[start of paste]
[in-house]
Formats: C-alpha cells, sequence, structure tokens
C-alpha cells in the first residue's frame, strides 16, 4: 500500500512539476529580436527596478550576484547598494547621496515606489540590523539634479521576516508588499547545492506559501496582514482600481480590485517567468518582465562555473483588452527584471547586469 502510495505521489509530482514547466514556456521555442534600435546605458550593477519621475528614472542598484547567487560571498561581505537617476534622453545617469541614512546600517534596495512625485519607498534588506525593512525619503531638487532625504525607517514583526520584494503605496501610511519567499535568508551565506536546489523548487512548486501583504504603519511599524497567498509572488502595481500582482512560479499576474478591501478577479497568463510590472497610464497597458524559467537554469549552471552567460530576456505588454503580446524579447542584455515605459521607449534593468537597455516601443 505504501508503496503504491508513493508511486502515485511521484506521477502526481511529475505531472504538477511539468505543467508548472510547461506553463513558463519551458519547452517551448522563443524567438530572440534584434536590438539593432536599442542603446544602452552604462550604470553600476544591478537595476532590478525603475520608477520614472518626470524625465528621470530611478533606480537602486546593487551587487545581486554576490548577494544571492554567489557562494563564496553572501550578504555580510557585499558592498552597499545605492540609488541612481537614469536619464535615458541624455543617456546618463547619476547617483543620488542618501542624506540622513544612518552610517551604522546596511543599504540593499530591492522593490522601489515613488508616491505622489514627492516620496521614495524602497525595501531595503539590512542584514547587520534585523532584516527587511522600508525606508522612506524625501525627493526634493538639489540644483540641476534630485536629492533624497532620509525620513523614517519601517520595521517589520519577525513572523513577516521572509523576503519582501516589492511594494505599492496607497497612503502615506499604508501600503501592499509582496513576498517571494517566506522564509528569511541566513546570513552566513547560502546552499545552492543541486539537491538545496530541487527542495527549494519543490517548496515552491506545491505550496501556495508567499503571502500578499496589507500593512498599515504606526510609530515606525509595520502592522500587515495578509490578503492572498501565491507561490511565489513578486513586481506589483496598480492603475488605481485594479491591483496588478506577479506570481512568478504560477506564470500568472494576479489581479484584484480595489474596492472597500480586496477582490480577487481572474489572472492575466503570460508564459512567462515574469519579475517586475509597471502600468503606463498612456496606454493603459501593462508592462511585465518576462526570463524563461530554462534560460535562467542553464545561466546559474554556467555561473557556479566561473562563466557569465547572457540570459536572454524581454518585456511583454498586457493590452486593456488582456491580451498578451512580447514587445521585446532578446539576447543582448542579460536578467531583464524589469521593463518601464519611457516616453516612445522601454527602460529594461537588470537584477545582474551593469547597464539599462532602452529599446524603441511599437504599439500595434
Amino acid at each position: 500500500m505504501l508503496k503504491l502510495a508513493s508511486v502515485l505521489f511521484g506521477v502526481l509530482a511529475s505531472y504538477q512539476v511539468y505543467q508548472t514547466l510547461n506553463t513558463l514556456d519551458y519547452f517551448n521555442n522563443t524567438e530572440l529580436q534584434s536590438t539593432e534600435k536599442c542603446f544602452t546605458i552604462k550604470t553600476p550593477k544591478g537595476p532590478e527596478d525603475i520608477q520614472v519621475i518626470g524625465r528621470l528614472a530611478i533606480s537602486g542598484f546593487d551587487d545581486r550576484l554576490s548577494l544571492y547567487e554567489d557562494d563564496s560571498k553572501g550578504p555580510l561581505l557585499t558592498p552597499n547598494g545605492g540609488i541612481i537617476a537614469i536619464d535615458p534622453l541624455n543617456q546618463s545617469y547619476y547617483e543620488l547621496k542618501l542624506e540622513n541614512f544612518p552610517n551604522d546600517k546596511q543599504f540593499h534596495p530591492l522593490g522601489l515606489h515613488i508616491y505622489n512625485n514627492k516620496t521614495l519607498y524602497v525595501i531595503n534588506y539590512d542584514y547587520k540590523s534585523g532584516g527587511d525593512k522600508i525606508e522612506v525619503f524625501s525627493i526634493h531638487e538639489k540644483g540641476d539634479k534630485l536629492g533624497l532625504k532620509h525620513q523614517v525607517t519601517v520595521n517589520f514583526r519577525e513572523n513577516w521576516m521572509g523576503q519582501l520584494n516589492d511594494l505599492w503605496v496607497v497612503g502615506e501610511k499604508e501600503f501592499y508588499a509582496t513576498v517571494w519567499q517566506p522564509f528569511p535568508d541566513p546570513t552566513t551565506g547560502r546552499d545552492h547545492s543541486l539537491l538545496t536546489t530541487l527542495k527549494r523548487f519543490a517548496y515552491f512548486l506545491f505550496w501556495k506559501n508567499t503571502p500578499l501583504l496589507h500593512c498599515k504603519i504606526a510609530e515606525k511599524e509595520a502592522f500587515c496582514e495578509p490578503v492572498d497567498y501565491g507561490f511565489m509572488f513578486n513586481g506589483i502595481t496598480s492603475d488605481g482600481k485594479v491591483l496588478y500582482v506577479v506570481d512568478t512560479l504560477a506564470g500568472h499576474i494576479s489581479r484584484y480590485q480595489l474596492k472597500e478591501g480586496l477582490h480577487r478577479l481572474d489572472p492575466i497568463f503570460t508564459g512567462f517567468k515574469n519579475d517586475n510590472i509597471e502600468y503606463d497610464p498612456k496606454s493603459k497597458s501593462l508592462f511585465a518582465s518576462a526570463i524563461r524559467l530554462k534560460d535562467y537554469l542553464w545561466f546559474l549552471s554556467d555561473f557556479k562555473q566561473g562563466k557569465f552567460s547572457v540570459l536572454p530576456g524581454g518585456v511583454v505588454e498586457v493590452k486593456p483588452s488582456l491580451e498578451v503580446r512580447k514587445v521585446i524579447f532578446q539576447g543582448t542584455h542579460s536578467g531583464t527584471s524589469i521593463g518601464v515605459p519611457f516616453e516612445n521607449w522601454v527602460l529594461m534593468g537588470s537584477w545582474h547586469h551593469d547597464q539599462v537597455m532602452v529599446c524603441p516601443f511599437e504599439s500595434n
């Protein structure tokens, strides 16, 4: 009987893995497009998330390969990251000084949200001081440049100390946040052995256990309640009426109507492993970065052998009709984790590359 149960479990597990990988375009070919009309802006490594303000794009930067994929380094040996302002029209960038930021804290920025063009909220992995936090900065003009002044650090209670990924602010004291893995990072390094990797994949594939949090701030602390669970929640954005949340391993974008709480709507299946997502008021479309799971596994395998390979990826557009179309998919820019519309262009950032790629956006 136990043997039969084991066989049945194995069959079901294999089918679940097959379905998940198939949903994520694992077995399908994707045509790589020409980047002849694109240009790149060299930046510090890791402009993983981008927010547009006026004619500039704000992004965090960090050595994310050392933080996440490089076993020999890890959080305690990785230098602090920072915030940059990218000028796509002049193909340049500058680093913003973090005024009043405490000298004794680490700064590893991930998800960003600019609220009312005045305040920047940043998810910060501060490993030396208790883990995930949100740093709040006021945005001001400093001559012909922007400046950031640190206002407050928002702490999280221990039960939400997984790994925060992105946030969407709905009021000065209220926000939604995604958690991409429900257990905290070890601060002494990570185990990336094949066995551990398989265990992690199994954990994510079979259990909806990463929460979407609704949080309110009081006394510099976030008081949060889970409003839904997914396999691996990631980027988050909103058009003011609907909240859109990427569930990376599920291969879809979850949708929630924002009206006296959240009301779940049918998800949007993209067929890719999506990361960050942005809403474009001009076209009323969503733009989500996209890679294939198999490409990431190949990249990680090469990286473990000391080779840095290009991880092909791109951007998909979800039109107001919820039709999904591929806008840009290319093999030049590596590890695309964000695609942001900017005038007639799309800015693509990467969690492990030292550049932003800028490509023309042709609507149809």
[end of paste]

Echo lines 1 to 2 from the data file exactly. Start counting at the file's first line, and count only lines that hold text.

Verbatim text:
[in-house]
Formats: C-alpha cells, sequence, structure tokens